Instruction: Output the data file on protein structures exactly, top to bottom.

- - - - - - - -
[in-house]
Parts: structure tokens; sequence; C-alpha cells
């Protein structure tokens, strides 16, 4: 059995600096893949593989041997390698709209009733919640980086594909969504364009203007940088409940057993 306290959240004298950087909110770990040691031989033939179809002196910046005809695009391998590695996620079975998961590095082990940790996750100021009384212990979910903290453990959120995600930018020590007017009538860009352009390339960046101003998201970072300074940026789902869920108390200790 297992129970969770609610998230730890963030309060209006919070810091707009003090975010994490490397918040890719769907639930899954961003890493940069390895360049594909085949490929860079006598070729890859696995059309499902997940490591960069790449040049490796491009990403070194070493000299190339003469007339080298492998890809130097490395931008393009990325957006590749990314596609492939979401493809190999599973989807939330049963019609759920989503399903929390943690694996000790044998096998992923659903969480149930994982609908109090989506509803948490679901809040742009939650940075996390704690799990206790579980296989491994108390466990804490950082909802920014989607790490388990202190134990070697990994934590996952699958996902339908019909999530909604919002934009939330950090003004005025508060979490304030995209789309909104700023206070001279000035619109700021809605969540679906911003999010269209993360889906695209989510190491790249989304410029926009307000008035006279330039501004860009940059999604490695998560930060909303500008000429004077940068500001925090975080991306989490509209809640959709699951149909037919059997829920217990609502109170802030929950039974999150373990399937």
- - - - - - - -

[in-house]
Parts: structure tokens; sequence; C-alpha cells
């Protein structure tokens, strides 16, 4: 059995600096893949593989041997390698709209009733919640980086594909969504364009203007940088409940057993 306290959240004298950087909110770990040691031989033939179809002196910046005809695009391998590695996620079975998961590095082990940790996750100021009384212990979910903290453990959120995600930018020590007017009538860009352009390339960046101003998201970072300074940026789902869920108390200790 297992129970969770609610998230730890963030309060209006919070810091707009003090975010994490490397918040890719769907639930899954961003890493940069390895360049594909085949490929860079006598070729890859696995059309499902997940490591960069790449040049490796491009990403070194070493000299190339003469007339080298492998890809130097490395931008393009990325957006590749990314596609492939979401493809190999599973989807939330049963019609759920989503399903929390943690694996000790044998096998992923659903969480149930994982609908109090989506509803948490679901809040742009939650940075996390704690799990206790579980296989491994108390466990804490950082909802920014989607790490388990202190134990070697990994934590996952699958996902339908019909999530909604919002934009939330950090003004005025508060979490304030995209789309909104700023206070001279000035619109700021809605969540679906911003999010269209993360889906695209989510190491790249989304410029926009307000008035006279330039501004860009940059999604490695998560930060909303500008000429004077940068500001925090975080991306989490509209809640959709699951149909037919059997829920217990609502109170802030929950039974999150373990399937």